Links for the Week: April 19, 2009

BLOG Links for the Week: April 18-19, 2009

walk beach
Beach in Esperance, Westerm Australia, where I’m writing this blog post – thanks to Cheryl for the photo

Can Permaculture and Social Networks Save the World?: Rob asks “If we learned how to work with nature and if we learned about our own nature – what could we achieve?” And Eric Lilius points us to Maya Mountain Research Farm, which is showing us the way to permaculture.

You’re Not My Everything: Janene’s story makes a compelling argument for polyamory, on the basis that one person can never hope to be everything another person needs.

Why I’m an Unschooler: PS’s book on unschooling is out, and you can download it for only $5. I’ll have more to say on this subject soon.

Are Electric Cars Our Future?: Shai Agassi takes an entrepreneurial approach to transport and peak oil that follows my book’s advice exactly — find your sweet spot, find the right partners, do great research to find and understand an unmet need, and use an innovation process to evolve solutions to that need. Hope he sees it through to execution. (Thanks Geoff and Viv for the link)

… Or Maybe Bicycles are a Better Idea: I know some intrepid Toronto bike commuters, in a city where the few bike lanes are accidents waiting to happen. If biking to work can work in Toronto, it can work anywhere. Thanks to Graham Clark for the link.

The Aboriginal Weathermen: Tree points us to indigenous weather knowledge from Australia — where they’ve been tracking the weather and climate change, effectively, for twenty thousand years.

Making a Living Online: Seth Godin points us to a free downloadable book on how to make a living through your blog. Haven’t read it yet but it sounds interesting.

How to Deal with Complex Systems: Dave Snowden provides a comprehensive recap of managing in complex environments, in which he discounts the value of scenario planning and offers some other alternatives.

Thought for the Week: From  Colleen:


Everyone has her basket.

And in that basket
are all the things
a body gets
in a lifetime:

The long legs
the natural grace

The way with words
or people
or numbers
or animals

The force field that makes money
or love
or ideas
or children
come to them first

The gene soup
that makes eyes blue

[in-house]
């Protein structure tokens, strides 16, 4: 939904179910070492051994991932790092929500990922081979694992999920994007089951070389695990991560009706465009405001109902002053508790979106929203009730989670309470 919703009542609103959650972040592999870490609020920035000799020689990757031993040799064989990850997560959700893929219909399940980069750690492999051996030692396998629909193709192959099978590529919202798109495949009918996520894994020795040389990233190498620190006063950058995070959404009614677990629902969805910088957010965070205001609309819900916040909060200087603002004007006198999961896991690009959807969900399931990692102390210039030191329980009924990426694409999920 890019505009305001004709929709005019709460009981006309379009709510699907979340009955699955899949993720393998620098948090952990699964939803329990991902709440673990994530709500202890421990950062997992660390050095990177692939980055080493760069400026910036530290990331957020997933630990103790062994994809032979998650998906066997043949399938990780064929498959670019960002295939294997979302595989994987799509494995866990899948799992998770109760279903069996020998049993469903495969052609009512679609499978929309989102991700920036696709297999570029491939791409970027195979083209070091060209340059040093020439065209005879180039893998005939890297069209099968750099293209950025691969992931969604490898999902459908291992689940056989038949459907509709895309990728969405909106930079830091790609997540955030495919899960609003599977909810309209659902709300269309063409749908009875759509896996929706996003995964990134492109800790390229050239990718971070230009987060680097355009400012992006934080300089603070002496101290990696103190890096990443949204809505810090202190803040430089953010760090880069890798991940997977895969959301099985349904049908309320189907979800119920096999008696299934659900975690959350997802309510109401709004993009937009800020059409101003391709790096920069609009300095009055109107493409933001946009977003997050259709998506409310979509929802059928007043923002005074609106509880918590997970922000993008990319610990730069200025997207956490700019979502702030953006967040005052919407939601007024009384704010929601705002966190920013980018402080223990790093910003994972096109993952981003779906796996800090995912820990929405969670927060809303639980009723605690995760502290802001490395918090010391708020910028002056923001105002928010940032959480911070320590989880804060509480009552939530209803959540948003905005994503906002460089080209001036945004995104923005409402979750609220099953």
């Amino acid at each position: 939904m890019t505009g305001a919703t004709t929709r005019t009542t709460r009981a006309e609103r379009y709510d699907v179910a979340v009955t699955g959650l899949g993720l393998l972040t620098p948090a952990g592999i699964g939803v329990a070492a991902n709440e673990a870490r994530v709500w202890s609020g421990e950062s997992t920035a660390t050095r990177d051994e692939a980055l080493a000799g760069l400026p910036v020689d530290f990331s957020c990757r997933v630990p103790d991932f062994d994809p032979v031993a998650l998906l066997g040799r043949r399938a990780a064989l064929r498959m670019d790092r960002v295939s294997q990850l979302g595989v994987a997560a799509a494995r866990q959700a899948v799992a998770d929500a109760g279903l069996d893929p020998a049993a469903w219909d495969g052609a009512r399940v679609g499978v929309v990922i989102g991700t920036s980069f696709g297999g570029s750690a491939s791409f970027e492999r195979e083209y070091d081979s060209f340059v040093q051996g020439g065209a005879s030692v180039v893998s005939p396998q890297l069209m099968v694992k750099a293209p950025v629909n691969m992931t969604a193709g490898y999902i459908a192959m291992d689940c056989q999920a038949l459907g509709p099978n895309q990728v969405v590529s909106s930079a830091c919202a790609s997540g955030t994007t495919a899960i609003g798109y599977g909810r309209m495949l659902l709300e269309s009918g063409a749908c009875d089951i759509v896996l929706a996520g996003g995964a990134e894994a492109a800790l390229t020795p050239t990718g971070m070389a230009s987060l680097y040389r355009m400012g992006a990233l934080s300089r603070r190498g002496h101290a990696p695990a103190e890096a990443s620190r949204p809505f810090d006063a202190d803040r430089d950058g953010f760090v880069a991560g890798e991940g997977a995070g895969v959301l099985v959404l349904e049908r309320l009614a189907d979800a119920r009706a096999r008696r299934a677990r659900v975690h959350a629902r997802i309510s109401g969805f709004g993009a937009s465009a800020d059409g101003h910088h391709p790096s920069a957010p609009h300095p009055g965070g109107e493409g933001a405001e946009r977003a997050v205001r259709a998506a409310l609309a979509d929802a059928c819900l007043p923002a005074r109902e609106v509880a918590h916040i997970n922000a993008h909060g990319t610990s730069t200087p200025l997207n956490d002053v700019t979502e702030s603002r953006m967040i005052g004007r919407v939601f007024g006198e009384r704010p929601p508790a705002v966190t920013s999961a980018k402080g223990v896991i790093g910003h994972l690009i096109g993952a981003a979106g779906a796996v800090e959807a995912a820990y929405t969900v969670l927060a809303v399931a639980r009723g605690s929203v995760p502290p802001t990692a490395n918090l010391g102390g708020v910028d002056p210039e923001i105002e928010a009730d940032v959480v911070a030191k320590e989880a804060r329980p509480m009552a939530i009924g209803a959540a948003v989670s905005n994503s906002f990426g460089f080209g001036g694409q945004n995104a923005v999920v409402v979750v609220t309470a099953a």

stomachs sturdy
loins fruitful
brains prodigious

Even the luck—
the ponies
the Kojak parking
the pair of pants on sale
or the person of their dreams available
at the exact moment
where need and want meet—
even that
is in the basket.

There will be days
when you look down at your basket and marvel
at the wonderful
things inside

And there will be days
when you cannot bring yourself to look
at all
or rather
where the only place you can look
is at the basket next to you
and with longing.

But every day
someone is looking at your basket
with longing

Every day
someone would trade baskets with yours
sight unseen

I have been
in all of those places
and mostly
I am grateful
for the grace
that forgave my foolishness

This is my basket
to carry
and uncover
layer by layer
day by day
year by year

And sometimes
story by story.

May your basket overflow
with beautiful things
of incomparable joy
and wonder

And when it does not
may you be visited
by the same grace that sat down beside me
to show me the beauty
and the joy
and the wonder
I could not see

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5 Responses to Links for the Week: April 19, 2009

  1. Dave Riddell says:

    Hi Dave: Got a link to that “Aboriginal Weathermen” article? Thanks!

  2. vera says:

    Heh. Looking at that complex systems thing, it occurs to me there are two kinds of complex systems. Those that manage themselves, as a forest, and those that must be managed by humans, just a few steps away from falling apart.Human management brings into existence systems that must keep on being managed. Rarely well. Nature brings into existence systems that arise within self management, and therefore never need a manager.

  3. Free Cards says:

    On this Earth Day, you have pick up the right topic. Great work.

  4. Gerard Joyce says:

    “one person can never hope to be everything another person needs.”Does anyone really enter a relationship thinking they can be ?WOW what a strange thought. I would argue it does not make a case for polyamory but rather a serious does of reality. No one ever finds everything ,what a bore if we did. We look for “everything” everywhere to burden another human with providing everything is to doom the relationship from the outset.

  5. Chris Guillebeau’s PDF (the one Seth linked to) is outstanding. Transparent, generous, thorough and well-written, with ACTUAL HUMOR. Egads!I suspect the world will now collapse into itself.

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